darp malone is a torontodarp malone is a torontodarp malone is a toronto
-based hiphop and soul producer who's put himself on the other side of the recording console, laying down some sweet soul vocals and conscious hiphop à la Common and Mos Def. "Primarily I'm a producer, but every once in a while I'll do something for myself, whenever the inspiration hits me," Malone explains.
He's done backup vocals for lots of other artists and has his own history as a rapper.
"Back in 93 I was in a group called the Maximum Definitive. After that, though, I kind of stopped writing. Basically, I had writer's block for a while."
Malone doesn't feel that much affinity for the jiggy side of contemporary R&B, but his songs are still radio-friendly, full of silky harmonies, great hooks and well-produced beats with a natural edge.
Currently unsigned, he's the kind of artist NXNE is meant to uncover.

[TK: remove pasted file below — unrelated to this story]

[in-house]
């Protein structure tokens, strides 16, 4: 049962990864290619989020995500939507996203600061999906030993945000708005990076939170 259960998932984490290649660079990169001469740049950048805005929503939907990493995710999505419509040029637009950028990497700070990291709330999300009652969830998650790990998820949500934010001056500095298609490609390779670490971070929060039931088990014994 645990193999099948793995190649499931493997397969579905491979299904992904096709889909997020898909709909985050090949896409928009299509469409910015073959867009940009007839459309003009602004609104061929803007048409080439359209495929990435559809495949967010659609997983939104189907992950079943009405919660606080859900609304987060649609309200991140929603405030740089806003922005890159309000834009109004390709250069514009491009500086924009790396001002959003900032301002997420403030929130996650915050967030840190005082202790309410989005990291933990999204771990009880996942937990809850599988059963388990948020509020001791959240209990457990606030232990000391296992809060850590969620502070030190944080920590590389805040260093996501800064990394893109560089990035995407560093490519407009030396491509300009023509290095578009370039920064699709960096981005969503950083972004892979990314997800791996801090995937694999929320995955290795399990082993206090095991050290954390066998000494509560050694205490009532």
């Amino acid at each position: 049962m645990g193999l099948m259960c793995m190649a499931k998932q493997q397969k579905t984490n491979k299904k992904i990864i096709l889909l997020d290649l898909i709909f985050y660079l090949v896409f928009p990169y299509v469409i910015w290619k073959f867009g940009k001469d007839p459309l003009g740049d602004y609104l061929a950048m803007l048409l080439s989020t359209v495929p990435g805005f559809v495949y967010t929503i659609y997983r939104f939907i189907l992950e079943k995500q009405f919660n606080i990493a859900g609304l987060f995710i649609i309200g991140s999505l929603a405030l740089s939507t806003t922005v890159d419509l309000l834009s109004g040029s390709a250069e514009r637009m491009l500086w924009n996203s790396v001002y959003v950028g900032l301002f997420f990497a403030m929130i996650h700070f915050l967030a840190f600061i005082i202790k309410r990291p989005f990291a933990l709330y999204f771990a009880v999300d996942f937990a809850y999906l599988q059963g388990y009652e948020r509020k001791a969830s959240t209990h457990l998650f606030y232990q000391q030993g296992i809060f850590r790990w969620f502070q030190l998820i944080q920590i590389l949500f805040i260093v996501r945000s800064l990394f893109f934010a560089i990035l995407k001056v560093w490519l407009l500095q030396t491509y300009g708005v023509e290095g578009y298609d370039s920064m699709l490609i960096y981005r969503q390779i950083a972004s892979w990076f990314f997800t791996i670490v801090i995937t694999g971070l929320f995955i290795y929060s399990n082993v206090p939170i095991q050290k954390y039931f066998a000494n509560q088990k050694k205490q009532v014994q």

Favourite sonsToy popThe Barmitzvah Brothers at Healey's (178 Bathurst), Saturday (June 7), 11 pm. $8. 416-703-5882.the barmitzvah brothers are three high school kids from Guelph: Geordie Gordon (son of Canadian folksinger James Gordon), Little John Jemeson Merritt (son of songwriter/producer Scott Merritt) and Jenny Mitchell (daughter of a thrift store owner who gets cool musical instruments).If the live show I once caught is any indication, the Brothers aren't exactly monster talents, but what they lack in natural ability they make up for in cuteness and eclecticism, combining elements of bluegrass, polka, alt rock and punk.
Occasionally they sing in Hebrew, "not because it's their native language, but because it sounds beautiful."
And nobody can say they ain't original, playing on Casio, harpsichord, fiddle, mandolin, omnichord, glockenspiel, Ukranian whistle and a myriad of other noise-making implements, some of which were meant for making music, others not necessarily.